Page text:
Gold prices were lower Tuesday as traders have once again shifted to a “risk-on” perspective due to two main factors: a lower likelihood of the Federal Reserve raising interest rates any time soon, and more muted chances of Britain leaving the European Union in this Thursday’s nationwide referendum.
In response, spot gold fell 1.8% to $1,267/oz during early trading. Silver prices also fell by more than 1.5%, losing about 30¢ to trade below $17.30/oz.
Congress Grills Yellen
As is often the case, the markets are responding acutely to the pulse of the Fed and its outlook on interest rates. Chair Yellen is slated to appear before the Senate Banking Committee this morning to hold a question-and-answer session with lawmakers about how the central bank sees its policies unfolding in the context of the global economy.
Most experts aren’t expecting a great deal of fireworks from Yellen’s biannual testimony. She already spoke extensively to reporters following the two-day meeting of the Federal Reserve Open Market Committee (FOMC). Not only did the FOMC decide not to move the federal funds rate, but many of the committee’s members dialed back their projections for the pace at which the key interest rate would increase over the course of 2017 and 2018.
This more dovish rate outlook from the Fed is like candy to the stock markets, which have rebounded from four consecutive trading sessions in the red prior to this week. Wall St opened higher on Tuesday after yesterday’s gains. For the second straight day, global equities were also predominantly in the green. This is no doubt fueled by Fed’s position that interest rates will remain lower for longer.
In the other “outside markets” that tend to impact precious metal prices, the dollar was about unchanged this morning. The greenback has been slumping over the past four trading sessions, falling right along with stocks. Meanwhile, the British pound is at its strongest level since early January, a move based largely upon more subdued expectations about whether Britain will indeed vote for a Brexit on Thursday.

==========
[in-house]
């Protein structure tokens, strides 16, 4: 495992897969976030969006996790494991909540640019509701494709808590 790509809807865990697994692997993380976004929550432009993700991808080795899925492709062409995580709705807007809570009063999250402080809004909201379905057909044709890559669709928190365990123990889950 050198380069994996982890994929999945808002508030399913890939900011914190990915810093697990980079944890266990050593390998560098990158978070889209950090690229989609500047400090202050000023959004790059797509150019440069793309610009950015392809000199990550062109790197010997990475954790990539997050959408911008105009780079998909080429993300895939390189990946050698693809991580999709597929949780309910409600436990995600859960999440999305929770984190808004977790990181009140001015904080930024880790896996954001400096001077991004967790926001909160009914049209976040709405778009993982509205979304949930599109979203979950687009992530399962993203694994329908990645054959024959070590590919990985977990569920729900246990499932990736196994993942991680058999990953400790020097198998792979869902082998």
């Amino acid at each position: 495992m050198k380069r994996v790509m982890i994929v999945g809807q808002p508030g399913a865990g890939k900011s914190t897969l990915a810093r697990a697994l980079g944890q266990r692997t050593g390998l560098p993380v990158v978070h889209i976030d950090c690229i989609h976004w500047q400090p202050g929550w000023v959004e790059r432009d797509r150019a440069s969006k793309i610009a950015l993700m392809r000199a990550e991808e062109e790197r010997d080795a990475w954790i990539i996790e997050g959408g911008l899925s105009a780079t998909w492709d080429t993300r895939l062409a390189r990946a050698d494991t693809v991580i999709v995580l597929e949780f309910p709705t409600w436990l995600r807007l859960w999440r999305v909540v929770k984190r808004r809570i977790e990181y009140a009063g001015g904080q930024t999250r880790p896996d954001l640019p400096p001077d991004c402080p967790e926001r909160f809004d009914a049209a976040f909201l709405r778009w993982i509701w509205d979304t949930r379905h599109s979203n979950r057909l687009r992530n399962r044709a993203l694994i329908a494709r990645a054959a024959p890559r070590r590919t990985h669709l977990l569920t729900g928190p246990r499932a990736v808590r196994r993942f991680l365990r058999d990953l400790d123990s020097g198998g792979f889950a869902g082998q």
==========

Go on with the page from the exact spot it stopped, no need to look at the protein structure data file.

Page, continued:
Crude oil prices have pulled back after a recent string of strong gains. This jump in the energy market followed a one-month low for Brent crude and WTI crude last Thursday. Speculative long positions in the oil market have fallen by the most in over a year.
Brexit Less Likely
The looming Brexit vote in the U.K. is still apparently too close to call just two days out from the official referendum. Before Labour MP Jo Cox was assassinated in broad daylight last week, the scales appeared to be tilting toward “Leave,” but the vehement arguments in favor of the U.K. abandoning the EU have softened since the tragedy. This has directly impacted the gold market, as the yellow metal saw a strong wave of safe-haven demand due to the uncertainty accompanying a potential Brexit.
Support for gold prices seems to be at $1,266/oz and $1,260/oz, while new resistance levels have apparently formed at $1,272/oz and $1,278/oz above that. If spot gold moves above the latter or below the former, it could portend which direction prices will trend over the near term.
The opinions and forecasts herein are provided solely for informational purposes, and should not be used or construed as an offer, solicitation, or recommendation to buy or sell any product.